About this manual

This document is the user manual for the TUFLOW Water Quality Module (WQM), release 2022.00.

How to use this manual

Instructions are provided below on how to use this manual, including aspects of navigation, table filtering, plot animation and network diagram interaction. These instructions are not provided elsewhere.


This entire manual content can be searched by using the search box at the top of the table of contents pane (i.e. screen top left near the TUFLOW logo). This search box can be toggled on and off by clicking the search icon (magnifying glass) at the top left of any page.

The table of contents is dynamically filtered in response to entering text in the search box, and clicking on any remaining table of contents entry will navigate directly to the searched text. Searched text will be highlighted within a page for easy identification, and multiple instances within one page can be navigated through by using the up and down arrow keys. Clearing the search box will restore the table of contents.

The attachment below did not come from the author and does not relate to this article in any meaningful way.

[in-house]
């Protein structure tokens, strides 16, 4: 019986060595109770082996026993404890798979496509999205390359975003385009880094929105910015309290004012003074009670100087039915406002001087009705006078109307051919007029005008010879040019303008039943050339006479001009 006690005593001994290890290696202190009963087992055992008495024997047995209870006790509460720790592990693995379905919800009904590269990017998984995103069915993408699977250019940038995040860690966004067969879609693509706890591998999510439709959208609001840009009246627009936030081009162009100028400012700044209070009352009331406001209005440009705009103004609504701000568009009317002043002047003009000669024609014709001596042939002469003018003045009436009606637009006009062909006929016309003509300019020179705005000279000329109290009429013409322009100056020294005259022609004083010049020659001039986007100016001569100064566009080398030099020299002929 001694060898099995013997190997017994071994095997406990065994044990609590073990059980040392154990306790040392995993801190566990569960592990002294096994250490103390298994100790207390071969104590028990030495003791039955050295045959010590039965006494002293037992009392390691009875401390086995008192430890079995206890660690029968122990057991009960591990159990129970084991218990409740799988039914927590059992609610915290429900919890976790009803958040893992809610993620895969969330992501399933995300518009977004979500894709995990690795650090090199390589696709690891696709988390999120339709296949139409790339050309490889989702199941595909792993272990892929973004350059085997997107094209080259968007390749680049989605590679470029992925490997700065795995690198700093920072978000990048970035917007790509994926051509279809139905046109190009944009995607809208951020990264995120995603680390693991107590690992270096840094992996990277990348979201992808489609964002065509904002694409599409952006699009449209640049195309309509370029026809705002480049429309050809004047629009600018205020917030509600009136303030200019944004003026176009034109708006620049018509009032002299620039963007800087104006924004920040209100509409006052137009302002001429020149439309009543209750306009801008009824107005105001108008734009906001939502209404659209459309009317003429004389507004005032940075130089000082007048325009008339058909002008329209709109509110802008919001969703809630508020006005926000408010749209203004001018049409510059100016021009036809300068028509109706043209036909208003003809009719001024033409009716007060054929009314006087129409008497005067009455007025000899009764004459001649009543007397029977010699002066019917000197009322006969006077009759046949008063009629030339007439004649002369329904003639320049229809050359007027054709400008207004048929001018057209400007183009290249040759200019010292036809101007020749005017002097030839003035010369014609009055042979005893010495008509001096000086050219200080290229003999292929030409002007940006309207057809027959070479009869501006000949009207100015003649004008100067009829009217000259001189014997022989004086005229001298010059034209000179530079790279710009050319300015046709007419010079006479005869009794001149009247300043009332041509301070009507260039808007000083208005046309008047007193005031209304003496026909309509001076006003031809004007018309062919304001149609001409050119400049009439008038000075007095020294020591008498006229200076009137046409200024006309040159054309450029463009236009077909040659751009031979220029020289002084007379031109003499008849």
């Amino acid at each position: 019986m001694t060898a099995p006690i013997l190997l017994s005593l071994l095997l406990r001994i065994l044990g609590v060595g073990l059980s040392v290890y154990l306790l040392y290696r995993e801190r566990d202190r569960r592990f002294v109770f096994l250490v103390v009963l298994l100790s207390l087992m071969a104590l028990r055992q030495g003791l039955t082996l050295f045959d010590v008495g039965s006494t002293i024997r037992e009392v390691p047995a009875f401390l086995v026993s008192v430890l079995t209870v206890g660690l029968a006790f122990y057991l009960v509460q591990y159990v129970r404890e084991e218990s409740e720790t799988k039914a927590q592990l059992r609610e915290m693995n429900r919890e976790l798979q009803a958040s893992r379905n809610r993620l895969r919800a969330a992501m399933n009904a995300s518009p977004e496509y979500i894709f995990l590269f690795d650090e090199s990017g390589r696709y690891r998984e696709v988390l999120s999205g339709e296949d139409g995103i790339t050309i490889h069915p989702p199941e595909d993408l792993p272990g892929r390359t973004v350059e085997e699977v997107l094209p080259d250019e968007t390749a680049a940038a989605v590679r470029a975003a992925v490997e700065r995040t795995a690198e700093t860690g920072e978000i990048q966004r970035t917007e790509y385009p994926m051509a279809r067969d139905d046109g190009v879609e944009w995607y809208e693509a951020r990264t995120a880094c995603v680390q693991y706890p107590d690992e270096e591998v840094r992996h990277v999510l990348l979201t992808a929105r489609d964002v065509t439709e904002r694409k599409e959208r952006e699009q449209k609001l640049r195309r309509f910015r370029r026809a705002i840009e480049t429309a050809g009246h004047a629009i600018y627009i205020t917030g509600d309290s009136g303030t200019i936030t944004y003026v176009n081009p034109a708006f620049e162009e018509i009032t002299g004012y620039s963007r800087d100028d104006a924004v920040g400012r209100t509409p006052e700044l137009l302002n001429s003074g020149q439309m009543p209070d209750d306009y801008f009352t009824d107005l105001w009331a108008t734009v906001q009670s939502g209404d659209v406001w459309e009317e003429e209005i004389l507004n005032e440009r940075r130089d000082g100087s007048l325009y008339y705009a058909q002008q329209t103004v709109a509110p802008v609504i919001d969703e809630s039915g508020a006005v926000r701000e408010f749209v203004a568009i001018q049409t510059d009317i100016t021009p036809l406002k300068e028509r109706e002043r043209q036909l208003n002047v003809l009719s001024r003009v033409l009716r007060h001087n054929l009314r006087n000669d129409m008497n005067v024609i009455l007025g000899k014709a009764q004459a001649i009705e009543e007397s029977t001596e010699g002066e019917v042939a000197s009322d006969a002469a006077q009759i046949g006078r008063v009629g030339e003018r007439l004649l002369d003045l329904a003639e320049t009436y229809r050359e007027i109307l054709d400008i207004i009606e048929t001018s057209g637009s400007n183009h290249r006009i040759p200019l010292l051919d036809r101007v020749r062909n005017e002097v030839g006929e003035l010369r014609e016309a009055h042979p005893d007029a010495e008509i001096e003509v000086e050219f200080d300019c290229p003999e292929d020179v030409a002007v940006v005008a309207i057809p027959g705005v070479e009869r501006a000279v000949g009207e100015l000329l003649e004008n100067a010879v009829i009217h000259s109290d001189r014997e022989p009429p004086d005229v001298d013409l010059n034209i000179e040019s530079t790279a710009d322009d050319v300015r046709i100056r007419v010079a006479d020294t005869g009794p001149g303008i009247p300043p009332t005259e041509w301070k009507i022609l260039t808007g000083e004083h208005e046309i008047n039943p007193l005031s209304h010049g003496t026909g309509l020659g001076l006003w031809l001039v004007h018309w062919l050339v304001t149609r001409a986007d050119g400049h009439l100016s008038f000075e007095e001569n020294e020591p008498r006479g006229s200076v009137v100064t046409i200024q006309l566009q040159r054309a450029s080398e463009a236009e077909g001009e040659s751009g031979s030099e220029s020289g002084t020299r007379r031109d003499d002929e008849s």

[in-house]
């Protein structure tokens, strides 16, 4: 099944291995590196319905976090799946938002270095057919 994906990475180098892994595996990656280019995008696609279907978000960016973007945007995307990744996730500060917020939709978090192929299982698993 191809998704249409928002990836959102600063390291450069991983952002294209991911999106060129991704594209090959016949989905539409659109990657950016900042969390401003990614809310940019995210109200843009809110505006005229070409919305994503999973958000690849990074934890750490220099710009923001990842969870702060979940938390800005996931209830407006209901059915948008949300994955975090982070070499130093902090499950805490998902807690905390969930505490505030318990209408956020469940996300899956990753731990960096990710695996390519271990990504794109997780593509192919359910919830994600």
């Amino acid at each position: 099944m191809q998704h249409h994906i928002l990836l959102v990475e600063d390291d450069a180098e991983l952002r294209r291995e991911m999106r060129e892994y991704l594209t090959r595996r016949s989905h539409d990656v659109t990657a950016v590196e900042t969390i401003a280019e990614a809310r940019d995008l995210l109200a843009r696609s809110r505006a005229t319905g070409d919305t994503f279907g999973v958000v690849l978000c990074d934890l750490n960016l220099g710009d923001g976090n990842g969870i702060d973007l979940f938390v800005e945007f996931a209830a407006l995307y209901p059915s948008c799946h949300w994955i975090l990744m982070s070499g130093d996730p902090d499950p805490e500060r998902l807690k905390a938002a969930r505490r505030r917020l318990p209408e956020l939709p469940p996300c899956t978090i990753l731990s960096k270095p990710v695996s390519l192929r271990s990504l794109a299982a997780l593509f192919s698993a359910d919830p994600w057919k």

Where appropriate, tables are searchable via use of the search box, which is located at the top right of any search enabled table. Not all tables are searchable. When text is entered into the search box, table rows are dynamically filtered to only show those that contain the search text. This allows on-the-fly condensing of large tables so that only relevant content is presented.

Tables can be sorted alphabetically (or reverse alphabetically) with respect to any column by clicking column headers. Where appropriate, the number of rows displayed is selectable via the Show entries drop down. Undisplayed rows can be accessed by clicking Previous or Next or by using the numbered navigation boxes, all of which are located at the bottom of each table.